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I have a method which extracts a modified preorder tree transversal tree from the database, and filters that using a callback function. For example:

/**
 * Recursive function for building the Cas_Template_TreeNode.
 *
 * @static
 * @param array $rows
 * @param callback $filter A function to filter the tree by (return a value convertible to false to remove the item from the tree)
 * @return array
 */
private static function MakeTreeGivenDbRows($rows, $filter = null)
{
    if ($filter === null)
    {
        $filter = function($unused)
        {
            return true;
        };
    }
    $result = array();
    $childrenCount = 0;
    for ($idx = 0; $idx < count($rows); $idx += $childrenCount + 1)
    {
        $current = $rows[$idx];
        $childrenCount = self::ChildrenCountFromRow($current);
        if (!$filter($current))
        {
            continue;
        }
        $childrenStartAt = $idx + 1;
        $childRows = array_slice($rows, $childrenStartAt, $childrenCount);
        $children = self::MakeTreeGivenDbRows($childRows, $filter);
        $result[] = new Cas_Template_TreeNode(self::MakeNodeGivenDbRow($current), $children);
    }
    if (empty($result))
    {
        return null;
    }
    return $result;
}

I'm not sure what the PHPDoc should be for the variable $filter -- it's a callback, which is what I've indicated, but I'm not sure if that's correct.

Also, any other comments on the quality (or lack thereof) in this code would be appreciated :)

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2  
great question. – zerkms Feb 7 '11 at 7:32
up vote 17 down vote accepted

The correct type-hint is callable, which has been available in e.g Php Storm for a long time, and is part of PSR-5 which is currently under specification.

(I'm surprised nobody else mentioned callable, it's nothing new and has been used everywhere for years - to my knowledge, callback is not and never was a defined PHP pseudo-type)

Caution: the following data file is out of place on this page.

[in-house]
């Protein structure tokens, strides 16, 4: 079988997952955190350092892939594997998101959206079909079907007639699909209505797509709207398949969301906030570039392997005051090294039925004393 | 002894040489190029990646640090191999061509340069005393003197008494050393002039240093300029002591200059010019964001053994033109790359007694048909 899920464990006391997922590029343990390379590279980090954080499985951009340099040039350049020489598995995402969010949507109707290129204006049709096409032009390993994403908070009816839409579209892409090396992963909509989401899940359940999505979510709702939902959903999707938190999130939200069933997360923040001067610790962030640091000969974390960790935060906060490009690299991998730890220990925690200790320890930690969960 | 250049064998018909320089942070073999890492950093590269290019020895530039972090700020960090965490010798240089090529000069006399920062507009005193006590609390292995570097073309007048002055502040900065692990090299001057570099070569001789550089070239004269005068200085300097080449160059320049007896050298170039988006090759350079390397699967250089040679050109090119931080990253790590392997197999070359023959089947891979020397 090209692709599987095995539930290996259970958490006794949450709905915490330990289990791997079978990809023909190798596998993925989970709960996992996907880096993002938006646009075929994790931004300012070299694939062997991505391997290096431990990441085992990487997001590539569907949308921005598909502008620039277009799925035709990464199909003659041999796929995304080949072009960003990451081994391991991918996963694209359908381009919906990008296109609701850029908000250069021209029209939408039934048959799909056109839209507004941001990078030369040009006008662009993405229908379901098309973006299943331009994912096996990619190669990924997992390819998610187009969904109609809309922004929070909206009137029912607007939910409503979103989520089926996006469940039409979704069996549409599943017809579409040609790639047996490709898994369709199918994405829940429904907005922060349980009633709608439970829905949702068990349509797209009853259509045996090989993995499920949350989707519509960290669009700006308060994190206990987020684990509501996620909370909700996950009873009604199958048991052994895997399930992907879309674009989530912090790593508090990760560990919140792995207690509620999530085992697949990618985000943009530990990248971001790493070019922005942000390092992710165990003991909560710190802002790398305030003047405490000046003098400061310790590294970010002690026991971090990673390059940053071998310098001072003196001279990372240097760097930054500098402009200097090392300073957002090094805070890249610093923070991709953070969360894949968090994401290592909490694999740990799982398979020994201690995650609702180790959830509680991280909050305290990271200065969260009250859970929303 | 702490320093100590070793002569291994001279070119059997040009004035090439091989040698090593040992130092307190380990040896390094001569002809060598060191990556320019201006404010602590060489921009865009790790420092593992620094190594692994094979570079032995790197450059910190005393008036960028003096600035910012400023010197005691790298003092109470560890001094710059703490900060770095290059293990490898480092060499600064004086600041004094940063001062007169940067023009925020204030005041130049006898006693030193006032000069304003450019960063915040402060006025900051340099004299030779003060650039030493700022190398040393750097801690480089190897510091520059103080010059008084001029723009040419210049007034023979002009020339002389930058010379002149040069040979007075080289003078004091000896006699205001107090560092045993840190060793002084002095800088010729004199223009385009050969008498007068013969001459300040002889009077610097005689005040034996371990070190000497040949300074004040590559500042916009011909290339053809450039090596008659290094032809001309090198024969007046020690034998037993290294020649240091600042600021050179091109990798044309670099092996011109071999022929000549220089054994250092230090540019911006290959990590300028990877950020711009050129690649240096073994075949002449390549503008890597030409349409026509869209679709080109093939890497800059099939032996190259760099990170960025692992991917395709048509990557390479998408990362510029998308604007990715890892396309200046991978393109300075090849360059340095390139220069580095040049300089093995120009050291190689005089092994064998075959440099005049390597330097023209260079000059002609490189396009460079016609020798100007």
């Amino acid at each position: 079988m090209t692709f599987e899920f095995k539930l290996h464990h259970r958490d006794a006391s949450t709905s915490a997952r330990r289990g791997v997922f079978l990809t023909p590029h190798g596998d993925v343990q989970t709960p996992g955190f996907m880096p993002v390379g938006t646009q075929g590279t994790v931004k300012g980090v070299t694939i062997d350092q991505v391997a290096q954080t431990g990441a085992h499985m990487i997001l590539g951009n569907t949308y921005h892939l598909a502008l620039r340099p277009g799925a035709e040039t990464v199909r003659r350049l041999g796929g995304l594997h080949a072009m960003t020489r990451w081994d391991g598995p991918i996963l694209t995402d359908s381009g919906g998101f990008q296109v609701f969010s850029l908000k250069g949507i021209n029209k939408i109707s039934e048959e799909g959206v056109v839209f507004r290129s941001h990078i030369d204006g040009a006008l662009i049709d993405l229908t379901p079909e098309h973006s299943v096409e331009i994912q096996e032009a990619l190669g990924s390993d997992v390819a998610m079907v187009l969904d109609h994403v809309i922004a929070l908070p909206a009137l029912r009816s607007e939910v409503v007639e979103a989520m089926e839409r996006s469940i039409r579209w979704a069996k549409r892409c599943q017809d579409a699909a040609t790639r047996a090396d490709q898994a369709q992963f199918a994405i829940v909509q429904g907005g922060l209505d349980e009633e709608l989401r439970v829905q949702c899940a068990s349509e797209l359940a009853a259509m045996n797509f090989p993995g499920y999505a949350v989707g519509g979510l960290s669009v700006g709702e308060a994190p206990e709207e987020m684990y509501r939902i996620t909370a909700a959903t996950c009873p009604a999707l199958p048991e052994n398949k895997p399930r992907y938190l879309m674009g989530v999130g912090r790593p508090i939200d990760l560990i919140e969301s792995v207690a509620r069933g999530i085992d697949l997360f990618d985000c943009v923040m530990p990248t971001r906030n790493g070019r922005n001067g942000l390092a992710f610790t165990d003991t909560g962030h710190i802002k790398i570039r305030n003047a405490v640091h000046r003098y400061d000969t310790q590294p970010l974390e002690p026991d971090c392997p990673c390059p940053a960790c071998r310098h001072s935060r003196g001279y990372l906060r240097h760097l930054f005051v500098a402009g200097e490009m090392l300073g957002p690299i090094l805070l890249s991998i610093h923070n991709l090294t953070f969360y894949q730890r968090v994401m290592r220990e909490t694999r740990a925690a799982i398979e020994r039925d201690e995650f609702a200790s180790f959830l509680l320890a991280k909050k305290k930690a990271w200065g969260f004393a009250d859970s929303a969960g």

Note that callable includes not just closures, but also "old school" PHP callbacks, e.g. array($object, 'methodName') or array('ClassName', 'methodName') and even 'function_name'- to maximize the usefulness of your API, you should cover all of those use-cases, which is quite easy, since both call_user_func and call_user_func_array support all four varieties of callables: function-name as string, object/method-name, class/method-name and closure.

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3  
When all these answers were written, callback was the correct answer. To quote the PHP pseudo-types article to which you linked: "callback pseudo-types was used in this documentation before callable type hint was introduced by PHP 5.4. It means exactly the same." All the other answers and question predate PHP 5.4, so they were right at the time. – Billy ONeal Feb 12 '14 at 1:18

"callback" does work as a valid datatype in phpDocumentor... I just verified it... using PHP 5.2.4, at least. It's feasible that "valid datatypes" depend on the PHP version you run phpDocumentor with.

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The correct answer is callable. – mindplay.dk Feb 11 '14 at 14:01
2  
This answer was correct at the time it was written. However, it is no longer the correct answer as of PHP 5.4. – Billy ONeal Feb 12 '14 at 1:20

The documentation for the @param tag doesn't seem to have been updated in eons, so it doesn't say anything about closures or even callbacks made with create_function().

If phpDocumentor refuses to recognize callback as a data type, you'll have to go with mixed.

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I'm not sure if it recognises callback as a datatype or not. – Billy ONeal Feb 7 '11 at 7:33
    
@Billy ONeal: I guess you'd have to run the PHP files through phpDocumentor and find out. Or if you're just doing this informally without needing to generate the doc pages, just calling it callback wouldn't hurt. – BoltClock Feb 7 '11 at 7:36

phpDoc doesn't really specify what the accepted variable types are, just that they should be the names of valid php variable types. In this case "callback" would be correct. That is the name of the pseudo-type in PHP.

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